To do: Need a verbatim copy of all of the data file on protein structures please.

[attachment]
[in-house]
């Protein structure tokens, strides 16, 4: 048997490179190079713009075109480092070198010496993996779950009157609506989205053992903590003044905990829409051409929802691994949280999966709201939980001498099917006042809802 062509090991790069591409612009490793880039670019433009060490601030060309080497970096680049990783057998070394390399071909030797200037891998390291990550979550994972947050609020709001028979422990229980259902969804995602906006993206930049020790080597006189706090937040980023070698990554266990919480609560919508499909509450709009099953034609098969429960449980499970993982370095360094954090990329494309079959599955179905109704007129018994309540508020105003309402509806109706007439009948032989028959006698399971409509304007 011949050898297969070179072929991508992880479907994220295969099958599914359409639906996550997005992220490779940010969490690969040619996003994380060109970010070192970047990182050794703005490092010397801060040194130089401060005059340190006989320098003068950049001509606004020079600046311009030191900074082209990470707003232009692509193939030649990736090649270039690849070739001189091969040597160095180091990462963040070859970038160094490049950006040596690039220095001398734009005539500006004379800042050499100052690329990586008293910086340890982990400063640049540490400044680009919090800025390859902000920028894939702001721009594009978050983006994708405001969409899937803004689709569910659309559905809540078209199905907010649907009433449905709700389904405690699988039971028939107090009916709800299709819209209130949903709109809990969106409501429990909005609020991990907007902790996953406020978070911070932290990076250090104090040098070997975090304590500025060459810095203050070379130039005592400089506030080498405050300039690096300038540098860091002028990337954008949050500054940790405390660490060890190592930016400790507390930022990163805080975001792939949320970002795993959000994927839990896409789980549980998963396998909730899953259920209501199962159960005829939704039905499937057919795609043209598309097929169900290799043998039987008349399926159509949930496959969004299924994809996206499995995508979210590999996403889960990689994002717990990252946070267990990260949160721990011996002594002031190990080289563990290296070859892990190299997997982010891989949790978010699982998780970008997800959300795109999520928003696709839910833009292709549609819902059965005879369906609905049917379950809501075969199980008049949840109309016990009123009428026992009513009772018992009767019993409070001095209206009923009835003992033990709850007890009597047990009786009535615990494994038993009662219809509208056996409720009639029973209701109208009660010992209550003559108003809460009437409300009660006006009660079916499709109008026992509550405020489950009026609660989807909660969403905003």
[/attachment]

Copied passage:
[in-house]
């Protein structure tokens, strides 16, 4: 048997490179190079713009075109480092070198010496993996779950009157609506989205053992903590003044905990829409051409929802691994949280999966709201939980001498099917006042809802 062509090991790069591409612009490793880039670019433009060490601030060309080497970096680049990783057998070394390399071909030797200037891998390291990550979550994972947050609020709001028979422990229980259902969804995602906006993206930049020790080597006189706090937040980023070698990554266990919480609560919508499909509450709009099953034609098969429960449980499970993982370095360094954090990329494309079959599955179905109704007129018994309540508020105003309402509806109706007439009948032989028959006698399971409509304007 011949050898297969070179072929991508992880479907994220295969099958599914359409639906996550997005992220490779940010969490690969040619996003994380060109970010070192970047990182050794703005490092010397801060040194130089401060005059340190006989320098003068950049001509606004020079600046311009030191900074082209990470707003232009692509193939030649990736090649270039690849070739001189091969040597160095180091990462963040070859970038160094490049950006040596690039220095001398734009005539500006004379800042050499100052690329990586008293910086340890982990400063640049540490400044680009919090800025390859902000920028894939702001721009594009978050983006994708405001969409899937803004689709569910659309559905809540078209199905907010649907009433449905709700389904405690699988039971028939107090009916709800299709819209209130949903709109809990969106409501429990909005609020991990907007902790996953406020978070911070932290990076250090104090040098070997975090304590500025060459810095203050070379130039005592400089506030080498405050300039690096300038540098860091002028990337954008949050500054940790405390660490060890190592930016400790507390930022990163805080975001792939949320970002795993959000994927839990896409789980549980998963396998909730899953259920209501199962159960005829939704039905499937057919795609043209598309097929169900290799043998039987008349399926159509949930496959969004299924994809996206499995995508979210590999996403889960990689994002717990990252946070267990990260949160721990011996002594002031190990080289563990290296070859892990190299997997982010891989949790978010699982998780970008997800959300795109999520928003696709839910833009292709549609819902059965005879369906609905049917379950809501075969199980008049949840109309016990009123009428026992009513009772018992009767019993409070001095209206009923009835003992033990709850007890009597047990009786009535615990494994038993009662219809509208056996409720009639029973209701109208009660010992209550003559108003809460009437409300009660006006009660079916499709109008026992509550405020489950009026609660989807909660969403905003």